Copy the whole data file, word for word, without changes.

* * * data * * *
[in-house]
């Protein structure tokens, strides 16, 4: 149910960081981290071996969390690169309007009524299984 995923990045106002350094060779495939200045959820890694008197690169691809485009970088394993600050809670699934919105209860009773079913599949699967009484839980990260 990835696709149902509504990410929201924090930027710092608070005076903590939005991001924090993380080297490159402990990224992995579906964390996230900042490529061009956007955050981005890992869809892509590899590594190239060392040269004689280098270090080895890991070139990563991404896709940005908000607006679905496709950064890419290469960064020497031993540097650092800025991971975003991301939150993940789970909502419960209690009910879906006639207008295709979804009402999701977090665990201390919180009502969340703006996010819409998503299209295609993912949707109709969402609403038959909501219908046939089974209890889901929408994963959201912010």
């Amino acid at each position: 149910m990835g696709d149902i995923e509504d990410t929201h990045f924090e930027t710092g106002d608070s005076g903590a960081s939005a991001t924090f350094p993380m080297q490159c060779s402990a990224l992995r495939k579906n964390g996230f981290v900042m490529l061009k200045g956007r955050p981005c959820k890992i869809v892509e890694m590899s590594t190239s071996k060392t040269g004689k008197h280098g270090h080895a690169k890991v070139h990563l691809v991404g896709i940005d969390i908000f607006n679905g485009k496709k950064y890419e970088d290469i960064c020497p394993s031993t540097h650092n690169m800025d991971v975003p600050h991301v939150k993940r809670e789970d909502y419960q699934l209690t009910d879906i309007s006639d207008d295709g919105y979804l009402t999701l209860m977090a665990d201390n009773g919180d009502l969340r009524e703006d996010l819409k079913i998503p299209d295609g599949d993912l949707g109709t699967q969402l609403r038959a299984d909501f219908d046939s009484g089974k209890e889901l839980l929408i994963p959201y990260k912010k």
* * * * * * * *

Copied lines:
[in-house]
């Protein structure tokens, strides 16, 4: 149910960081981290071996969390690169309007009524299984 995923990045106002350094060779495939200045959820890694008197690169691809485009970088394993600050809670699934919105209860009773079913599949699967009484839980990260 990835696709149902509504990410929201924090930027710092608070005076903590939005991001924090993380080297490159402990990224992995579906964390996230900042490529061009956007955050981005890992869809892509590899590594190239060392040269004689280098270090080895890991070139990563991404896709940005908000607006679905496709950064890419290469960064020497031993540097650092800025991971975003991301939150993940789970909502419960209690009910879906006639207008295709979804009402999701977090665990201390919180009502969340703006996010819409998503299209295609993912949707109709969402609403038959909501219908046939089974209890889901929408994963959201912010």
């Amino acid at each position: 149910m990835g696709d149902i995923e509504d990410t929201h990045f924090e930027t710092g106002d608070s005076g903590a960081s939005a991001t924090f350094p993380m080297q490159c060779s402990a990224l992995r495939k579906n964390g996230f981290v900042m490529l061009k200045g956007r955050p981005c959820k890992i869809v892509e890694m590899s590594t190239s071996k060392t040269g004689k008197h280098g270090h080895a690169k890991v070139h990563l691809v991404g896709i940005d969390i908000f607006n679905g485009k496709k950064y890419e970088d290469i960064c020497p394993s031993t540097h650092n690169m800025d991971v975003p600050h991301v939150k993940r809670e789970d909502y419960q699934l209690t009910d879906i309007s006639d207008d295709g919105y979804l009402t999701l209860m977090a665990d201390n009773g919180d009502l969340r009524e703006d996010l819409k079913i998503p299209d295609g599949d993912l949707g109709t699967q969402l609403r038959a299984d909501f219908d046939s009484g089974k209890e889901l839980l929408i994963p959201y990260k912010k």